Conclusion: There is strong evidence that Ethiopian women are practicing various cultural practices during child birth process. Therefore, we recommend context specific intervention to avert maternal and newborn complications/deaths related to this folk practices.
Keywords: Ethiopia; Folk practice; Pregnancy; Childbirth; Post-natal
Abbreviations And Acronyms ANC
Antenatal care; EDHS: Ethiopia and Demographic Health Survey; EJHD: Ethiopian Journal of Health Development; EJRH: Ethiopian Journal of Reproductive Health; FMOH: Federal Ministry of Health; HEW: Health Extension Worker; HSDP: Health Sector Development Plan; MCHIP: Maternal and Child Health Integrated Program; MDG: Millennium Development Goal; MMR: Maternal Mortality Ratio; SBAS: killed Birth Attendant; SMI: Safe Motherhood Initiative; TBA: Traditional Birth Attendant; WHO: World Health Organization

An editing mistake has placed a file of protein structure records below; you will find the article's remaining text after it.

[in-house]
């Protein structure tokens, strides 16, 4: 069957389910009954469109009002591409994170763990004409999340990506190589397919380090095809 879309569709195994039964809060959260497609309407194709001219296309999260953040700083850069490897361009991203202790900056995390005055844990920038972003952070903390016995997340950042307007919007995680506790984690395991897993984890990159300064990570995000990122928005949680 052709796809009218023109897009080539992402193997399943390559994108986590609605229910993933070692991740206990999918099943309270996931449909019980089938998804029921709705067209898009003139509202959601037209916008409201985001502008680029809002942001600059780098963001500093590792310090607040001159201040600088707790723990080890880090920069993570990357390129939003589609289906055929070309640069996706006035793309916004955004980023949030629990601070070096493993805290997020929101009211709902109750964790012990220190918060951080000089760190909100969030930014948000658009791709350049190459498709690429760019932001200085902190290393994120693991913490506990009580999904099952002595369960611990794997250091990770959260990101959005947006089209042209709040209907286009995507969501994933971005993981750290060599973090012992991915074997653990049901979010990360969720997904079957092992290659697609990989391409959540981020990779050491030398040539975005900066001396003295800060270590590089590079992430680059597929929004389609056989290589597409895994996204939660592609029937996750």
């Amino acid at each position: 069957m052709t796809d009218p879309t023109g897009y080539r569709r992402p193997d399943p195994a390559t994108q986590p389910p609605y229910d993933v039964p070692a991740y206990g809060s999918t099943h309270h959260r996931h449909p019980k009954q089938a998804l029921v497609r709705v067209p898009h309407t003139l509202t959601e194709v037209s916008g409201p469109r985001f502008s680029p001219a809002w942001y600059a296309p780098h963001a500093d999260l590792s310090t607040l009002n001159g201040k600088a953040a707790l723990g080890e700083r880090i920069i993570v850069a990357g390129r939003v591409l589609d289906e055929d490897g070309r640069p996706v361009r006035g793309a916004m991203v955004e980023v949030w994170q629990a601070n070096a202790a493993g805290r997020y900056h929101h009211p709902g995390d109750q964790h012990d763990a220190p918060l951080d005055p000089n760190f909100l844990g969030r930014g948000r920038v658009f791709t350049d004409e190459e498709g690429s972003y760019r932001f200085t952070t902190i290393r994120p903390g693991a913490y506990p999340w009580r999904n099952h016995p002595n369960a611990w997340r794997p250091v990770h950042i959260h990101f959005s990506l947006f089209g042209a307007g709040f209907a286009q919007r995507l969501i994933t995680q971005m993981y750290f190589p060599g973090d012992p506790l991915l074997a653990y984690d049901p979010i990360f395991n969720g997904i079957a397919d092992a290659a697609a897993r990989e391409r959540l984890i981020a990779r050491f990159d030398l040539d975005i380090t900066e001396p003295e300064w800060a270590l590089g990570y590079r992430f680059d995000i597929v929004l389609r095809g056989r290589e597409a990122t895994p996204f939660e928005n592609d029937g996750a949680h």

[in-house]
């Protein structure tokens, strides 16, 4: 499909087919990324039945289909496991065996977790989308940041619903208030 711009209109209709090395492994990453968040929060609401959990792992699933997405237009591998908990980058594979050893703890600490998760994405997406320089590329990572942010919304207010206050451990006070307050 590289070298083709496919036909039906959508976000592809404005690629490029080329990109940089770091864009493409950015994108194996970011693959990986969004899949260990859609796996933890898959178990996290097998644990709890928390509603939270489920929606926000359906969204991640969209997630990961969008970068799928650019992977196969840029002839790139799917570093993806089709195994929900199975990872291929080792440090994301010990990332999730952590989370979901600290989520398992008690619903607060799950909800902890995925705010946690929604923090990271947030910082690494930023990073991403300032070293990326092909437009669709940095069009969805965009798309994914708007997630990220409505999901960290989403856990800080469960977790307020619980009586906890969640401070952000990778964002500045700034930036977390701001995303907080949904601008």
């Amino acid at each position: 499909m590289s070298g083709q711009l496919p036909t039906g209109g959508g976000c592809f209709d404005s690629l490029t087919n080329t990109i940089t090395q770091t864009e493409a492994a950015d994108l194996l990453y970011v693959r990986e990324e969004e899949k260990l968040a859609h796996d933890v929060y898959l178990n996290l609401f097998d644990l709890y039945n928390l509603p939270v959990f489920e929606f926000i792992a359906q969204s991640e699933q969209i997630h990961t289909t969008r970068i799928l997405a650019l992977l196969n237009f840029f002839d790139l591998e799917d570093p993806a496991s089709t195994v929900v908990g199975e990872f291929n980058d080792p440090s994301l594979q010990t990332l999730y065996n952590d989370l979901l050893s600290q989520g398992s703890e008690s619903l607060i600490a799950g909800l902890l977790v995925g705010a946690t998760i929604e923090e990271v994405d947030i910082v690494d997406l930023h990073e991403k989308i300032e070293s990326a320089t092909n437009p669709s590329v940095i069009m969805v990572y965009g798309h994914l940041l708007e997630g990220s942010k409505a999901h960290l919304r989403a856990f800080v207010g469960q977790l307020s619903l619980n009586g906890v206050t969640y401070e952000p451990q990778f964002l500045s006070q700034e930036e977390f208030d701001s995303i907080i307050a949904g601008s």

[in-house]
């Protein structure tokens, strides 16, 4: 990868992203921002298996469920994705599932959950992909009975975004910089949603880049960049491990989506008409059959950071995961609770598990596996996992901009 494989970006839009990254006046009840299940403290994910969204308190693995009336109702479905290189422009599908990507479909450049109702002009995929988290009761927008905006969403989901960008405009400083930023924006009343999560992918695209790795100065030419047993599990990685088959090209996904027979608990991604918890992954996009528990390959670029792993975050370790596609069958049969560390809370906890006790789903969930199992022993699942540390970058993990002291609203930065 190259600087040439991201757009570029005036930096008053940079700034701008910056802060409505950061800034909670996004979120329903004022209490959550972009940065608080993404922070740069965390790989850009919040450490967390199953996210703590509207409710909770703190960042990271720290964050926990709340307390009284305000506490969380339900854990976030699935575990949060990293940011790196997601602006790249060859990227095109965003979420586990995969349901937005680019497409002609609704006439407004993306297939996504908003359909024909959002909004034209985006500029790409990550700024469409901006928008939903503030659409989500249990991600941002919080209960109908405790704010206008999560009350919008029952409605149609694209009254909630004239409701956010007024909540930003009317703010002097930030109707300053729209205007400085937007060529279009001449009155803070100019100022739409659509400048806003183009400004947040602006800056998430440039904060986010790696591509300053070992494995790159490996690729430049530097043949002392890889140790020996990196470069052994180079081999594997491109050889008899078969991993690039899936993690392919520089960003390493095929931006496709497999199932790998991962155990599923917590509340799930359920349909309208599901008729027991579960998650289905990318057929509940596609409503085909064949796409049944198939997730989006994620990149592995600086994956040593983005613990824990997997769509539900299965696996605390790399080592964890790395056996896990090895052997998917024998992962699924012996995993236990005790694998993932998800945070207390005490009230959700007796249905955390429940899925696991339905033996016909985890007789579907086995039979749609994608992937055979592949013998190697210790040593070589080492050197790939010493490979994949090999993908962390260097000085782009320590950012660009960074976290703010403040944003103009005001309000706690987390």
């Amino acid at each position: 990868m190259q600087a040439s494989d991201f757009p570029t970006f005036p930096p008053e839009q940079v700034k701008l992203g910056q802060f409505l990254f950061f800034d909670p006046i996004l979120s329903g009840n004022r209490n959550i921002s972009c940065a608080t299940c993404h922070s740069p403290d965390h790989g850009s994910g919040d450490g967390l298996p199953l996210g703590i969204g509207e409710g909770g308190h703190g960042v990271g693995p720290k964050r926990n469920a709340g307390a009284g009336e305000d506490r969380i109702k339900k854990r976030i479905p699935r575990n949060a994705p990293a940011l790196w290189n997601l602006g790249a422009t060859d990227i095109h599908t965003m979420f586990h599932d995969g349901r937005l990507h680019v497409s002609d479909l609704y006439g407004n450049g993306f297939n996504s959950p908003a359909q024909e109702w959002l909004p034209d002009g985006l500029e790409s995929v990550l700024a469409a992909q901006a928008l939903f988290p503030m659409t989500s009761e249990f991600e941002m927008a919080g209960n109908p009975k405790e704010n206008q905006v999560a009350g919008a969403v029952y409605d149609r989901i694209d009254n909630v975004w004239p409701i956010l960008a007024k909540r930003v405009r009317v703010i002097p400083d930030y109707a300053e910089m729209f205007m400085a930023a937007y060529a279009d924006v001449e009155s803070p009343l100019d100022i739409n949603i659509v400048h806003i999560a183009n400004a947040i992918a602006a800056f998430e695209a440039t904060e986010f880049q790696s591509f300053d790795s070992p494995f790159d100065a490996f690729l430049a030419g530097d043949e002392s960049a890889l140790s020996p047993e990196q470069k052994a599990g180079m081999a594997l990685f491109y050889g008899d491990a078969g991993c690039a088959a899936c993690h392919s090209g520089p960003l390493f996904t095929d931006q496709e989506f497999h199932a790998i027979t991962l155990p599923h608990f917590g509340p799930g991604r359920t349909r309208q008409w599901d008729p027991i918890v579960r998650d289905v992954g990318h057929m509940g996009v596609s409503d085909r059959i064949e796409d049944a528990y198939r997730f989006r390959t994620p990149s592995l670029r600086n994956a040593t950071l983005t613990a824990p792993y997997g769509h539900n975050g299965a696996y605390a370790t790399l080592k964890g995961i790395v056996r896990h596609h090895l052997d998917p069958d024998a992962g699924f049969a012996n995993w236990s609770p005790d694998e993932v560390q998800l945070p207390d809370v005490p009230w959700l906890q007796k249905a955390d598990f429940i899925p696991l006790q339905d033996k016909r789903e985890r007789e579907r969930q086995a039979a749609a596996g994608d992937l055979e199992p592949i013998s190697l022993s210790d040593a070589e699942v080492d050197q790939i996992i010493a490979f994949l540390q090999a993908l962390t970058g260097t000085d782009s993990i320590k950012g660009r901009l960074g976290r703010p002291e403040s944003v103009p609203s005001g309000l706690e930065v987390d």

Culture is socially acquired and transmitted or shared characteristics of a given group, community and nation which can affect the health of the individual in several ways . Ethiopia is the tenth largest country in Africa. The country is agrarian and its economy depends on subsistence agriculture. Approximately 85 percent of the population lives in rural areas and the settled population is scattered, which makes delivery of health service difficult. It’s a diverse country with over 80 cultural and nearly 80 languages .
It is also a country with many useful and promotional traditional practices like breast feeding, post-natal care, social gathering such as “Eder”, “Shengo”, “Ekub”, caring for the aged person, children and religious leaders .
On the other hand, it is a country where harmful traditional practices such as types of food eaten and method of their preparation, child bearing practices, handling of children and aged person, and other values that hold peoples together and give them a sense of identity and distinguish them from other group [3,4]. For instance, women, especially in rural areas, work for more than 12 h in a day in the field of agricultural work, marketing, labor work and different home work during their pregnancy, breast feeding and PNC time, food taboos, herbal drug usage, abdominal massage and hardworking during pregnancy and child birth .